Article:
Apple has nearly tripled in two years.
When Anton Marinovich turned 18, his grandmother gave him $1,000 with strict instructions to invest in the stock market. He chose Apple. Seventeen years later, his investment is worth more than $240,000 and will bring him over $1,000 a quarter through the company's new dividend plan.Many of these shareholders, as did your humble observer, acquired their stock not because of their financial acumen but as a show of support for the company's products. For those who suffered through the pre-iPod period when Apple was in a death spiral toward dissolution, its current status as the largest public company is nothing short of a miracle.
The escalating value of the shares has resulted in a good problem to have [bold added]:
But the problem, pros say, is that clients' growing positions in Apple means less-diversified portfolios. One of the enduring lessons from the bursting of both the tech and housing bubbles last decade is the danger of not spreading your bets. For that reason, Kenny Landgraf, head of Kenjol Capital Management, recommends clients trim positions in Apple to no more than 10% of their portfolios. When everyone is "drinking the Kool-Aid" and watching their portfolios rise, Mr. Landgraf says, "it's hard for clients to decide how much is too much."Reducing one's holding is sound advice. During the Internet bubble I fell in love with some of my winners and held on to them until they became losers.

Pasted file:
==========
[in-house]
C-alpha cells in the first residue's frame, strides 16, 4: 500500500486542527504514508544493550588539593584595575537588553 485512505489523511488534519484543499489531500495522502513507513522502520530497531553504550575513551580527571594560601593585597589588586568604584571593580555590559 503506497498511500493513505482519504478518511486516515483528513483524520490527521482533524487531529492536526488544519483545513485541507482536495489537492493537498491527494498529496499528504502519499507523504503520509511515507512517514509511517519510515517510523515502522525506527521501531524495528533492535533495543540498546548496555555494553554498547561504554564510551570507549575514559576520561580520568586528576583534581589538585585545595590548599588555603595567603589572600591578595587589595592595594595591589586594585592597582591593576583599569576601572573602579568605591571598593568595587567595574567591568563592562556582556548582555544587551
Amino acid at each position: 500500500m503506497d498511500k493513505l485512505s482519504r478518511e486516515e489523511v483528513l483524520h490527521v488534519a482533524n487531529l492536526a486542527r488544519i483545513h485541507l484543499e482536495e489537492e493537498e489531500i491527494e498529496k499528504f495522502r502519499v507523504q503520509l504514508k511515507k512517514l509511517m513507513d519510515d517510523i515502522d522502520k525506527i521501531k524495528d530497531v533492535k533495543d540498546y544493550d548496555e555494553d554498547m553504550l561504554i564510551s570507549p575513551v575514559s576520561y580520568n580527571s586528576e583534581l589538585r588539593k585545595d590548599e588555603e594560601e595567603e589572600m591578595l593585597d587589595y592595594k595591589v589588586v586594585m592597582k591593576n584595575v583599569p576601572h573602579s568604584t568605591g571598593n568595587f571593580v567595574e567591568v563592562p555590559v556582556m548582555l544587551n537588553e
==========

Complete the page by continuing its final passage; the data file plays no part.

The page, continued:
We will try to avoid repeating that mistake: we will harvest some Apple gains and partially assuage our guilt by buying the new iPhone and iTV when they are announced later this year. Here's to you, Steve.